The other important dynamic that impacts thermal asset load factors is relative commodity price levels.  The overhang of capacity and falling demand, pushed CCGTs into a peaking flex provision role by the middle of this decade. But CCGT load factors have started to rise again across 2018-19, as falling gas prices and rising carbon costs erode coal plant competitiveness.

CCGTs have also benefited from a Q4 2018 cut to the ‘green cent’ tax on gas consumption, reducing variable costs (by ~4 €/MWh).

These shifts in competitive balance are reinforcing the importance of gas in setting marginal power prices in Spain.

Key issues impacting CCGT value

From a CCGT owner’s perspective, the list of concerns about value evolution can be grouped into 3 buckets.

1.Capacity payments

As load factors have declined, CCGTs have been ‘kept alive’ via two forms of capacity payment:

  1. Availability payment (~5 €/kW)
  2. Investment subsidy (~10 €/kW)

But this life support is being pulled.  The availability payment was suspended last year given government concerns around EU state aid review.  Around 70% of Spanish CCGTs will lose the investment subsidy by 2021.

There is a strong lobby voice from CCGT owners against capacity payment removal, with legal challenges underway on subsidy suspension.  Some revised form of capacity payment support is likely going forward, but the risk around the timing & level of this is borne by asset owners.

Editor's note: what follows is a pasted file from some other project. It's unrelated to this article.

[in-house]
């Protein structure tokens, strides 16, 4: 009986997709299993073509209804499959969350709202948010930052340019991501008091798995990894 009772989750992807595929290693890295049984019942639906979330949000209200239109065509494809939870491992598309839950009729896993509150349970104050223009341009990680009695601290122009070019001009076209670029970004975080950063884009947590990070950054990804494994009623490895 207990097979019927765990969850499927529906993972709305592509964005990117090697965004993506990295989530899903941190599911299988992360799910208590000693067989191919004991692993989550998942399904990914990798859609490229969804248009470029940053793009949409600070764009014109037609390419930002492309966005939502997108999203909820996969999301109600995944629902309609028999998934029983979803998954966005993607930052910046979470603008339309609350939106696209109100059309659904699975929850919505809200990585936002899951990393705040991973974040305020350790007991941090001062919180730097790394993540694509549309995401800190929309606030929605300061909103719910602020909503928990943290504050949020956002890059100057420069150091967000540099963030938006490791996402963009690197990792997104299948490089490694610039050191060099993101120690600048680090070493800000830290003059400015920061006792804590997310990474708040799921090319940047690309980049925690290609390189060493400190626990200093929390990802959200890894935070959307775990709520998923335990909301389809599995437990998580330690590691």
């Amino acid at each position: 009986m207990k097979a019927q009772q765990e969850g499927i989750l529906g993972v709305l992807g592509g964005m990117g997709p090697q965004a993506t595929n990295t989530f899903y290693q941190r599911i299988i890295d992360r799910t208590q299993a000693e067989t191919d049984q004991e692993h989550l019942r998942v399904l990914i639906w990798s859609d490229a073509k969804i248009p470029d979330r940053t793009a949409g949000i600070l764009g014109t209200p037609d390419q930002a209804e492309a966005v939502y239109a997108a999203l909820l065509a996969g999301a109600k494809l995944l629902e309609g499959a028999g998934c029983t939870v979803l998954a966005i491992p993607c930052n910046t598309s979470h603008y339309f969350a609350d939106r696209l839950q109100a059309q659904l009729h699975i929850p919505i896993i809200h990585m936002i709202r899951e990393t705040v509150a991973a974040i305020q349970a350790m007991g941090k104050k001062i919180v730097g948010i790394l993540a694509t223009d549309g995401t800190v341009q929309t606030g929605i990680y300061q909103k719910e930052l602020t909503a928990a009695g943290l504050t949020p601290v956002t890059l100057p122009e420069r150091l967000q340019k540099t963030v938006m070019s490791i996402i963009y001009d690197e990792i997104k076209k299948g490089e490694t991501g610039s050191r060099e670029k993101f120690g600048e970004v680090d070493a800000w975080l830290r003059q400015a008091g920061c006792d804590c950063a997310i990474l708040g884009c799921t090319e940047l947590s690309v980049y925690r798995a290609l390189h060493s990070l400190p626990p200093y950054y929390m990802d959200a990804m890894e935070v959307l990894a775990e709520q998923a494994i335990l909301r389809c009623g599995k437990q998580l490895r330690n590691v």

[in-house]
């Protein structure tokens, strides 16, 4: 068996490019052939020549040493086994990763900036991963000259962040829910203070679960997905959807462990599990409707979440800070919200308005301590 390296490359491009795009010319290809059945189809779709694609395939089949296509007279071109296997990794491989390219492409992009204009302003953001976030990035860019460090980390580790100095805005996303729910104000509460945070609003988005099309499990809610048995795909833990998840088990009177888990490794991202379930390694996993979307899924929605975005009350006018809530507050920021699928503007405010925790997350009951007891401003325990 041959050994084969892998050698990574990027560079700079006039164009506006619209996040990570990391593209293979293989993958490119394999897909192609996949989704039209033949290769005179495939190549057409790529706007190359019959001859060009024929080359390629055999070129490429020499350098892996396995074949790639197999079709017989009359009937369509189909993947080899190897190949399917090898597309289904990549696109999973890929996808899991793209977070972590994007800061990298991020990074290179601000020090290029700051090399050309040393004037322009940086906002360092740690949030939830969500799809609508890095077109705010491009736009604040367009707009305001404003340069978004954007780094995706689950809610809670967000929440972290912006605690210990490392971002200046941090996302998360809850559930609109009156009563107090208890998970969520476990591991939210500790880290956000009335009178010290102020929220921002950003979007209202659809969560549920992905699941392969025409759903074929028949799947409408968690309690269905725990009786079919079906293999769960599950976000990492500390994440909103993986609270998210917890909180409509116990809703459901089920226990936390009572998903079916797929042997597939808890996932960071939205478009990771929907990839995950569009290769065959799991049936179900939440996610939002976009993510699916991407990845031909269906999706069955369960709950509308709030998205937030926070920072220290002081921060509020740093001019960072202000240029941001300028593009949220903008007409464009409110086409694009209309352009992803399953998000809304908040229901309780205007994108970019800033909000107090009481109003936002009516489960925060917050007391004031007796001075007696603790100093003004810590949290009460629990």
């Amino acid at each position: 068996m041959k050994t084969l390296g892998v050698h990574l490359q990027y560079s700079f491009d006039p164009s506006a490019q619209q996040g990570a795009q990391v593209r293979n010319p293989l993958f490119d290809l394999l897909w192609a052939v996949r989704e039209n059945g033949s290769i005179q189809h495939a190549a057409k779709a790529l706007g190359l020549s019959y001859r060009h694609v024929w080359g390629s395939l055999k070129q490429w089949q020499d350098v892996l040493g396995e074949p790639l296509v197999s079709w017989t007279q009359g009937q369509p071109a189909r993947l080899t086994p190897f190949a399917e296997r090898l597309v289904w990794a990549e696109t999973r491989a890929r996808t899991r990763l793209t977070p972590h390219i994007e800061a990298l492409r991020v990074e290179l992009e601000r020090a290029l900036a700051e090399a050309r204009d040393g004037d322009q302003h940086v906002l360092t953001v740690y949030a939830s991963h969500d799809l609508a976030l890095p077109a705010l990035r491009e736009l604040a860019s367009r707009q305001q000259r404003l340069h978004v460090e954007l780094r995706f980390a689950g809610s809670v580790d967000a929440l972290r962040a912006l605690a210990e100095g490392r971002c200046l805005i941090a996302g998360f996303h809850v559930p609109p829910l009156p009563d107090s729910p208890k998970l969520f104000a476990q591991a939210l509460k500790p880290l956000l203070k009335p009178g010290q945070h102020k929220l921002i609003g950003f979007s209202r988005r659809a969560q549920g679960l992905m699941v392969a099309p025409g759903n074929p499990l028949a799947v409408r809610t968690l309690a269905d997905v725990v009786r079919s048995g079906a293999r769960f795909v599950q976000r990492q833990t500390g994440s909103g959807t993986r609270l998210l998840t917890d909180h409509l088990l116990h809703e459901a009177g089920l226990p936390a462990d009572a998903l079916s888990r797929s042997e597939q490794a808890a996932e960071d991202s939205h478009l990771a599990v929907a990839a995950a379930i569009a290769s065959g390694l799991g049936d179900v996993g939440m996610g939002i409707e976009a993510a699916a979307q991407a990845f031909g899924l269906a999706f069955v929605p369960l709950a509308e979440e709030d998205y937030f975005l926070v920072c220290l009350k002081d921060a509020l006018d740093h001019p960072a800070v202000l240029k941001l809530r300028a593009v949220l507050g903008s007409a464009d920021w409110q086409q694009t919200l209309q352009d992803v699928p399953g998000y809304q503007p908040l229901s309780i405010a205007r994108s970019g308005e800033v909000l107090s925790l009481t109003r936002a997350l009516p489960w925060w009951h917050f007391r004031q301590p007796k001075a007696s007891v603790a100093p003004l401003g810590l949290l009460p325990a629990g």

2.Capacity mix evolution

Changes in the Spanish capacity mix will be key to alleviating the current overhang of capacity that is undermining CCGT margins.  The ability of the new government to revive renewable investment, will be an important factor across the 2020s. But there are some more immediate factors in play.

Half of the Spanish coal fleet (5GW) will close by Jun 2020 driven by EU emissions legislation, removal of coal subsidies and the closure of domestic coal mines.  The new government is now aiming to close the remaining 5GW of coal capacity by 2025. Adverse market conditions (low gas & high CO2 prices) could accelerate this.

Plant owners have also faced regulatory constraints around closing or mothballing CCGTs, exacerbating excess system capacity. But these are likely to be eased as capacity payments are removed.  This should see older and less flexible CCGTs coming offline e.g. Naturgy (the rebranded Gas Natural Fenosa) is currently seeking approval to mothball 2GW.

Significant closures of Spanish nuclear plants are likely to start in the second half of next decade.

3.Load factors & wholesale margins

The average load factor across the Spanish CCGT fleet is currently around 20%.  Behind the average utilisation of individual assets can vary significantly based on efficiency, flexibility and location. But it is difficult for owners to cover fixed costs with such low load factors.

Closures and mothballing of coal and gas capacity over the next two years will be a key driver of a more structural recovery in load factors. Commodity price evolution will also be important.